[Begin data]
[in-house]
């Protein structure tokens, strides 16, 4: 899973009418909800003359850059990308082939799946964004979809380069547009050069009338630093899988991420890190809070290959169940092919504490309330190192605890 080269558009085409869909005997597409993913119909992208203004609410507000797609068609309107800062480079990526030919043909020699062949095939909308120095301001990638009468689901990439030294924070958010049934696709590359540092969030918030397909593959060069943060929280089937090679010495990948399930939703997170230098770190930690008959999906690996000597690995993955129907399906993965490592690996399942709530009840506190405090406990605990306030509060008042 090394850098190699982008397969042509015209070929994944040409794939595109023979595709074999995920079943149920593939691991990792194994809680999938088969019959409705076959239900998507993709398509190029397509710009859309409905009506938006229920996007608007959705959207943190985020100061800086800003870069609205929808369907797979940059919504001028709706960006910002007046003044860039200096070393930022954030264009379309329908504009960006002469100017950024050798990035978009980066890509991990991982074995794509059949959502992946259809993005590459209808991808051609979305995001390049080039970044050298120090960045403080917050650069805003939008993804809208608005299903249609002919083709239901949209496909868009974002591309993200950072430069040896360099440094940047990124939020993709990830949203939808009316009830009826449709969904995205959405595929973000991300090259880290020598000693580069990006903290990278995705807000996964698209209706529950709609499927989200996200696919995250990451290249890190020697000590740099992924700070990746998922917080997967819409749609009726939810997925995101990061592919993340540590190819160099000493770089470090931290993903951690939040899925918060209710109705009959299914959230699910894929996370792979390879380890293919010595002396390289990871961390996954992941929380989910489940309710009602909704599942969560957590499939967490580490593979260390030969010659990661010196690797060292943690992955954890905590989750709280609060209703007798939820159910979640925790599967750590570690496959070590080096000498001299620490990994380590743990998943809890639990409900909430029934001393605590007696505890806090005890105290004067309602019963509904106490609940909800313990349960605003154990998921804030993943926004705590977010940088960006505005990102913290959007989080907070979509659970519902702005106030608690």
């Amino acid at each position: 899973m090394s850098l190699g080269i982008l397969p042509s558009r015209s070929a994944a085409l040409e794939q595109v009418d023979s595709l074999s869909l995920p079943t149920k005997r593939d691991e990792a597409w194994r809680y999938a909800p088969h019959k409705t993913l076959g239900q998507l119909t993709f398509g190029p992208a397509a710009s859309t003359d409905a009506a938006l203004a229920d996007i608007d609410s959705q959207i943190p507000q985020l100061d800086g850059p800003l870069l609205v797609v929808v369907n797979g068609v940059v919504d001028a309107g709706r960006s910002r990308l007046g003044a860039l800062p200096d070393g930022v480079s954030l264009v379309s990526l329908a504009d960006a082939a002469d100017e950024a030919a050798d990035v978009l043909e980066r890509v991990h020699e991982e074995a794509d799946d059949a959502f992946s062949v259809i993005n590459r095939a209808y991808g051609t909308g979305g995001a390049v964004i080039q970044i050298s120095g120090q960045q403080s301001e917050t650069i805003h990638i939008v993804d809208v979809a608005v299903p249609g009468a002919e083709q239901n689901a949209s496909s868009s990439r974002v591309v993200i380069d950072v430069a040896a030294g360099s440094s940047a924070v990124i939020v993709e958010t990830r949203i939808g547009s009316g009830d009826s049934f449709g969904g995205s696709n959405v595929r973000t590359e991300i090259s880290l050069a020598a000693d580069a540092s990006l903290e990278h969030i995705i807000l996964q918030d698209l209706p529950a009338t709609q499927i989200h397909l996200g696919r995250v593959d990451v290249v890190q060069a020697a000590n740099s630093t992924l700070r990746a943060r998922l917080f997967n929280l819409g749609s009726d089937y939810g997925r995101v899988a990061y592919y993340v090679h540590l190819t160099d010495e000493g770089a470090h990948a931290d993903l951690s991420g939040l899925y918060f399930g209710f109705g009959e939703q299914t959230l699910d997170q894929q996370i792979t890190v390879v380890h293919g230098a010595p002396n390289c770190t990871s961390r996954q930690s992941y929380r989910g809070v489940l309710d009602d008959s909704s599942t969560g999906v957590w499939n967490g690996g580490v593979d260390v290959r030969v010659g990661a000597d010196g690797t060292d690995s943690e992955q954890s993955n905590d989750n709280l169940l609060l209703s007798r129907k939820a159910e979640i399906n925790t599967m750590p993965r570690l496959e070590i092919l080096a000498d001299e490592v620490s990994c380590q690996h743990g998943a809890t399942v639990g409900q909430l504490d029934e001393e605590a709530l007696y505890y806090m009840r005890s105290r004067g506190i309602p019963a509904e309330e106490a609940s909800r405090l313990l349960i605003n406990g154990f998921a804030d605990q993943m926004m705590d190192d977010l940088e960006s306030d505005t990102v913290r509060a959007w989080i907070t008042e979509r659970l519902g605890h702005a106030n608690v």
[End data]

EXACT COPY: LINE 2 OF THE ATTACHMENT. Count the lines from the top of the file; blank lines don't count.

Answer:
């Protein structure tokens, strides 16, 4: 899973009418909800003359850059990308082939799946964004979809380069547009050069009338630093899988991420890190809070290959169940092919504490309330190192605890 080269558009085409869909005997597409993913119909992208203004609410507000797609068609309107800062480079990526030919043909020699062949095939909308120095301001990638009468689901990439030294924070958010049934696709590359540092969030918030397909593959060069943060929280089937090679010495990948399930939703997170230098770190930690008959999906690996000597690995993955129907399906993965490592690996399942709530009840506190405090406990605990306030509060008042 090394850098190699982008397969042509015209070929994944040409794939595109023979595709074999995920079943149920593939691991990792194994809680999938088969019959409705076959239900998507993709398509190029397509710009859309409905009506938006229920996007608007959705959207943190985020100061800086800003870069609205929808369907797979940059919504001028709706960006910002007046003044860039200096070393930022954030264009379309329908504009960006002469100017950024050798990035978009980066890509991990991982074995794509059949959502992946259809993005590459209808991808051609979305995001390049080039970044050298120090960045403080917050650069805003939008993804809208608005299903249609002919083709239901949209496909868009974002591309993200950072430069040896360099440094940047990124939020993709990830949203939808009316009830009826449709969904995205959405595929973000991300090259880290020598000693580069990006903290990278995705807000996964698209209706529950709609499927989200996200696919995250990451290249890190020697000590740099992924700070990746998922917080997967819409749609009726939810997925995101990061592919993340540590190819160099000493770089470090931290993903951690939040899925918060209710109705009959299914959230699910894929996370792979390879380890293919010595002396390289990871961390996954992941929380989910489940309710009602909704599942969560957590499939967490580490593979260390030969010659990661010196690797060292943690992955954890905590989750709280609060209703007798939820159910979640925790599967750590570690496959070590080096000498001299620490990994380590743990998943809890639990409900909430029934001393605590007696505890806090005890105290004067309602019963509904106490609940909800313990349960605003154990998921804030993943926004705590977010940088960006505005990102913290959007989080907070979509659970519902702005106030608690």